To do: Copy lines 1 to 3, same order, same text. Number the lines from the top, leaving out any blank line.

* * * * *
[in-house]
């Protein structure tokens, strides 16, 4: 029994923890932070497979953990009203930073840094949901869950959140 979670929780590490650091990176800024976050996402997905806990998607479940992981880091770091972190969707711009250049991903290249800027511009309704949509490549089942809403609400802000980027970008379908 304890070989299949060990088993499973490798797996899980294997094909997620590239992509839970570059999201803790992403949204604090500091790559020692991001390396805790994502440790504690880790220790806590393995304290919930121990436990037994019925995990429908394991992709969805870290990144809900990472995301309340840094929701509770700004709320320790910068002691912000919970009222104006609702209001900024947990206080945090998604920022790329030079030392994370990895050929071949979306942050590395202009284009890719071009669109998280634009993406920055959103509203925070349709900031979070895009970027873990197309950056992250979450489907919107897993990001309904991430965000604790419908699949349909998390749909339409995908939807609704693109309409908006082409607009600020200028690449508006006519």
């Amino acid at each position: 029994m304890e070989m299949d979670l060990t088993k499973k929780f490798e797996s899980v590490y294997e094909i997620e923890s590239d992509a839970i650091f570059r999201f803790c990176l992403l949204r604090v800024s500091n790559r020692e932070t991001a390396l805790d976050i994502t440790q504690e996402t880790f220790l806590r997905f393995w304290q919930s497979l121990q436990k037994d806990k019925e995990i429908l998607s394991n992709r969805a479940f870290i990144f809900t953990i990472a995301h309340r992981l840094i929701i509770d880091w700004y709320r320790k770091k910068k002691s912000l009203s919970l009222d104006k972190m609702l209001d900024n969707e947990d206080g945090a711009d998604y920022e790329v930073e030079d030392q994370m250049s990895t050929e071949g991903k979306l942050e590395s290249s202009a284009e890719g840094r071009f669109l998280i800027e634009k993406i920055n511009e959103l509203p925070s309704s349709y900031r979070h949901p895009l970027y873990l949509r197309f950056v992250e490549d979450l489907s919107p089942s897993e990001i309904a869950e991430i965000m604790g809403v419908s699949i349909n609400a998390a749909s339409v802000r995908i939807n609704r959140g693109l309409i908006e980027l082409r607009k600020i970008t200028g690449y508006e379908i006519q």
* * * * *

[in-house]
């Protein structure tokens, strides 16, 4: 029994923890932070497979953990009203930073840094949901869950959140 979670929780590490650091990176800024976050996402997905806990998607479940992981880091770091972190969707711009250049991903290249800027511009309704949509490549089942809403609400802000980027970008379908 304890070989299949060990088993499973490798797996899980294997094909997620590239992509839970570059999201803790992403949204604090500091790559020692991001390396805790994502440790504690880790220790806590393995304290919930121990436990037994019925995990429908394991992709969805870290990144809900990472995301309340840094929701509770700004709320320790910068002691912000919970009222104006609702209001900024947990206080945090998604920022790329030079030392994370990895050929071949979306942050590395202009284009890719071009669109998280634009993406920055959103509203925070349709900031979070895009970027873990197309950056992250979450489907919107897993990001309904991430965000604790419908699949349909998390749909339409995908939807609704693109309409908006082409607009600020200028690449508006006519």
């Amino acid at each position: 029994m304890e070989m299949d979670l060990t088993k499973k929780f490798e797996s899980v590490y294997e094909i997620e923890s590239d992509a839970i650091f570059r999201f803790c990176l992403l949204r604090v800024s500091n790559r020692e932070t991001a390396l805790d976050i994502t440790q504690e996402t880790f220790l806590r997905f393995w304290q919930s497979l121990q436990k037994d806990k019925e995990i429908l998607s394991n992709r969805a479940f870290i990144f809900t953990i990472a995301h309340r992981l840094i929701i509770d880091w700004y709320r320790k770091k910068k002691s912000l009203s919970l009222d104006k972190m609702l209001d900024n969707e947990d206080g945090a711009d998604y920022e790329v930073e030079d030392q994370m250049s990895t050929e071949g991903k979306l942050e590395s290249s202009a284009e890719g840094r071009f669109l998280i800027e634009k993406i920055n511009e959103l509203p925070s309704s349709y900031r979070h949901p895009l970027y873990l949509r197309f950056v992250e490549d979450l489907s919107p089942s897993e990001i309904a869950e991430i965000m604790g809403v419908s699949i349909n609400a998390a749909s339409v802000r995908i939807n609704r959140g693109l309409i908006e980027l082409r607009k600020i970008t200028g690449y508006e379908i006519q």